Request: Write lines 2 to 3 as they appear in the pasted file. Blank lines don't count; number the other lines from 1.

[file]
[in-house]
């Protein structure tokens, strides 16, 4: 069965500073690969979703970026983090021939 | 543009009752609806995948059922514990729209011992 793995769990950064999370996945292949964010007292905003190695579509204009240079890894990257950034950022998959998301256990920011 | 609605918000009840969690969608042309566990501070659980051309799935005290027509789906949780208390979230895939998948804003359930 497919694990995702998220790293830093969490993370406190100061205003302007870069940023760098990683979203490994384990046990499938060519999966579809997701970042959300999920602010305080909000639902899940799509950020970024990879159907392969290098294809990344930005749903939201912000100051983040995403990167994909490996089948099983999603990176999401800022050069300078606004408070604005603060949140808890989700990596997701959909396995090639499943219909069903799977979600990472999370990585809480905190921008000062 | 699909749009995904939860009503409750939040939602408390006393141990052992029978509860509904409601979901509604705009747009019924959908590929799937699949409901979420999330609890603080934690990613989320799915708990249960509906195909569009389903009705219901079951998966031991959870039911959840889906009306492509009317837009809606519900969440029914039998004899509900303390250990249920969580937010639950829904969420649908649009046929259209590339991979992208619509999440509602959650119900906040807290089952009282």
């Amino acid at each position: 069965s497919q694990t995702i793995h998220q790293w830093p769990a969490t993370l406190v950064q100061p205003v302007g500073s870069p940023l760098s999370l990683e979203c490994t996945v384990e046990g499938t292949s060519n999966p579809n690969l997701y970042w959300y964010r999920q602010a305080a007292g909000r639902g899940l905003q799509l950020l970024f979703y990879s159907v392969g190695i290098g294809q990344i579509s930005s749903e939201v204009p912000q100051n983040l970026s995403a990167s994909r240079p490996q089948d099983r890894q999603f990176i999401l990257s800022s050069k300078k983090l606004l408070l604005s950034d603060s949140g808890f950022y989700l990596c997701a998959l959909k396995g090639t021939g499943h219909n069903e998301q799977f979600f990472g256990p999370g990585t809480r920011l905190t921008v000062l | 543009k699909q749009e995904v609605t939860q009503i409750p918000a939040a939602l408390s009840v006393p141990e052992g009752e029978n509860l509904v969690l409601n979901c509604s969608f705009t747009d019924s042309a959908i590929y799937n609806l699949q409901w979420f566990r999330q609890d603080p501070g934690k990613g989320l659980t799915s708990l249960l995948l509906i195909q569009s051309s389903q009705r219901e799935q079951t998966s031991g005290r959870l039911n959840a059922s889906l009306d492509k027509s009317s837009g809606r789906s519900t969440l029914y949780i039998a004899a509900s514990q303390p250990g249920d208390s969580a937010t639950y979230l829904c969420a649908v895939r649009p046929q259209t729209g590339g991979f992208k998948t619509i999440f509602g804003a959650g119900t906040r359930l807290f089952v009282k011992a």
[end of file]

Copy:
């Protein structure tokens, strides 16, 4: 069965500073690969979703970026983090021939 | 543009009752609806995948059922514990729209011992 793995769990950064999370996945292949964010007292905003190695579509204009240079890894990257950034950022998959998301256990920011 | 609605918000009840969690969608042309566990501070659980051309799935005290027509789906949780208390979230895939998948804003359930 497919694990995702998220790293830093969490993370406190100061205003302007870069940023760098990683979203490994384990046990499938060519999966579809997701970042959300999920602010305080909000639902899940799509950020970024990879159907392969290098294809990344930005749903939201912000100051983040995403990167994909490996089948099983999603990176999401800022050069300078606004408070604005603060949140808890989700990596997701959909396995090639499943219909069903799977979600990472999370990585809480905190921008000062 | 699909749009995904939860009503409750939040939602408390006393141990052992029978509860509904409601979901509604705009747009019924959908590929799937699949409901979420999330609890603080934690990613989320799915708990249960509906195909569009389903009705219901079951998966031991959870039911959840889906009306492509009317837009809606519900969440029914039998004899509900303390250990249920969580937010639950829904969420649908649009046929259209590339991979992208619509999440509602959650119900906040807290089952009282």
């Amino acid at each position: 069965s497919q694990t995702i793995h998220q790293w830093p769990a969490t993370l406190v950064q100061p205003v302007g500073s870069p940023l760098s999370l990683e979203c490994t996945v384990e046990g499938t292949s060519n999966p579809n690969l997701y970042w959300y964010r999920q602010a305080a007292g909000r639902g899940l905003q799509l950020l970024f979703y990879s159907v392969g190695i290098g294809q990344i579509s930005s749903e939201v204009p912000q100051n983040l970026s995403a990167s994909r240079p490996q089948d099983r890894q999603f990176i999401l990257s800022s050069k300078k983090l606004l408070l604005s950034d603060s949140g808890f950022y989700l990596c997701a998959l959909k396995g090639t021939g499943h219909n069903e998301q799977f979600f990472g256990p999370g990585t809480r920011l905190t921008v000062l | 543009k699909q749009e995904v609605t939860q009503i409750p918000a939040a939602l408390s009840v006393p141990e052992g009752e029978n509860l509904v969690l409601n979901c509604s969608f705009t747009d019924s042309a959908i590929y799937n609806l699949q409901w979420f566990r999330q609890d603080p501070g934690k990613g989320l659980t799915s708990l249960l995948l509906i195909q569009s051309s389903q009705r219901e799935q079951t998966s031991g005290r959870l039911n959840a059922s889906l009306d492509k027509s009317s837009g809606r789906s519900t969440l029914y949780i039998a004899a509900s514990q303390p250990g249920d208390s969580a937010t639950y979230l829904c969420a649908v895939r649009p046929q259209t729209g590339g991979f992208k998948t619509i999440f509602g804003a959650g119900t906040r359930l807290f089952v009282k011992a």